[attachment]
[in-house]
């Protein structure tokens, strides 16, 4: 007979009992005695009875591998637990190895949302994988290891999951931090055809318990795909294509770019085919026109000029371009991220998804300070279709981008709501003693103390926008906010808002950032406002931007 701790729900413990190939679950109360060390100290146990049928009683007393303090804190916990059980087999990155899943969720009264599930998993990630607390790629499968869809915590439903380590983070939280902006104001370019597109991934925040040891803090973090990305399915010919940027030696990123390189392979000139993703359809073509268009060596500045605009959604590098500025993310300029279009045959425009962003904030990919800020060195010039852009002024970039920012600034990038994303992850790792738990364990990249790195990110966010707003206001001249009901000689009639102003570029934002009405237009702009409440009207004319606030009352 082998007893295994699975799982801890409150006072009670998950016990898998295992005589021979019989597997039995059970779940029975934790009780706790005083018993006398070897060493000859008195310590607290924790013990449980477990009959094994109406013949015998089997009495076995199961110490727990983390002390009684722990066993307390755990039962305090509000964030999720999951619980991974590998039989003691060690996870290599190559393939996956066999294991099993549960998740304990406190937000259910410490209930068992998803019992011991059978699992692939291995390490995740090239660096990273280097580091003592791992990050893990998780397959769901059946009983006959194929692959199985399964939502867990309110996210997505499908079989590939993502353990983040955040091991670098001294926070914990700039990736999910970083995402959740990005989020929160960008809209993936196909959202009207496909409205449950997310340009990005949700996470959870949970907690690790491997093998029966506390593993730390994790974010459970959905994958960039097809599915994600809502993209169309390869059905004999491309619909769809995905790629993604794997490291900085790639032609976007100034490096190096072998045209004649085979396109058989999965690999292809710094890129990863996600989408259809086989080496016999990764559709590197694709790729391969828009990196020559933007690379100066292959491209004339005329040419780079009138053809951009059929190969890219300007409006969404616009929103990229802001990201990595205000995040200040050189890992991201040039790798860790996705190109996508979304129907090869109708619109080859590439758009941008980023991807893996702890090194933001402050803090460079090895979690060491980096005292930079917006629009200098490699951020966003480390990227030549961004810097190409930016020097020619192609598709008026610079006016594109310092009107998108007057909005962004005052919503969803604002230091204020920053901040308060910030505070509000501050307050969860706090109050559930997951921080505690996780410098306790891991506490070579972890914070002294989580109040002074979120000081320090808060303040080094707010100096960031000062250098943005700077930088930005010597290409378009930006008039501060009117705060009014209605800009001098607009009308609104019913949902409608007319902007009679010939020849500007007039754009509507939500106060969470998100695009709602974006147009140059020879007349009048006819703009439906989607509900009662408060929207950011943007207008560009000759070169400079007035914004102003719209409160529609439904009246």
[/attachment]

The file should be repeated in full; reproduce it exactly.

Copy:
[in-house]
């Protein structure tokens, strides 16, 4: 007979009992005695009875591998637990190895949302994988290891999951931090055809318990795909294509770019085919026109000029371009991220998804300070279709981008709501003693103390926008906010808002950032406002931007 701790729900413990190939679950109360060390100290146990049928009683007393303090804190916990059980087999990155899943969720009264599930998993990630607390790629499968869809915590439903380590983070939280902006104001370019597109991934925040040891803090973090990305399915010919940027030696990123390189392979000139993703359809073509268009060596500045605009959604590098500025993310300029279009045959425009962003904030990919800020060195010039852009002024970039920012600034990038994303992850790792738990364990990249790195990110966010707003206001001249009901000689009639102003570029934002009405237009702009409440009207004319606030009352 082998007893295994699975799982801890409150006072009670998950016990898998295992005589021979019989597997039995059970779940029975934790009780706790005083018993006398070897060493000859008195310590607290924790013990449980477990009959094994109406013949015998089997009495076995199961110490727990983390002390009684722990066993307390755990039962305090509000964030999720999951619980991974590998039989003691060690996870290599190559393939996956066999294991099993549960998740304990406190937000259910410490209930068992998803019992011991059978699992692939291995390490995740090239660096990273280097580091003592791992990050893990998780397959769901059946009983006959194929692959199985399964939502867990309110996210997505499908079989590939993502353990983040955040091991670098001294926070914990700039990736999910970083995402959740990005989020929160960008809209993936196909959202009207496909409205449950997310340009990005949700996470959870949970907690690790491997093998029966506390593993730390994790974010459970959905994958960039097809599915994600809502993209169309390869059905004999491309619909769809995905790629993604794997490291900085790639032609976007100034490096190096072998045209004649085979396109058989999965690999292809710094890129990863996600989408259809086989080496016999990764559709590197694709790729391969828009990196020559933007690379100066292959491209004339005329040419780079009138053809951009059929190969890219300007409006969404616009929103990229802001990201990595205000995040200040050189890992991201040039790798860790996705190109996508979304129907090869109708619109080859590439758009941008980023991807893996702890090194933001402050803090460079090895979690060491980096005292930079917006629009200098490699951020966003480390990227030549961004810097190409930016020097020619192609598709008026610079006016594109310092009107998108007057909005962004005052919503969803604002230091204020920053901040308060910030505070509000501050307050969860706090109050559930997951921080505690996780410098306790891991506490070579972890914070002294989580109040002074979120000081320090808060303040080094707010100096960031000062250098943005700077930088930005010597290409378009930006008039501060009117705060009014209605800009001098607009009308609104019913949902409608007319902007009679010939020849500007007039754009509507939500106060969470998100695009709602974006147009140059020879007349009048006819703009439906989607509900009662408060929207950011943007207008560009000759070169400079007035914004102003719209409160529609439904009246």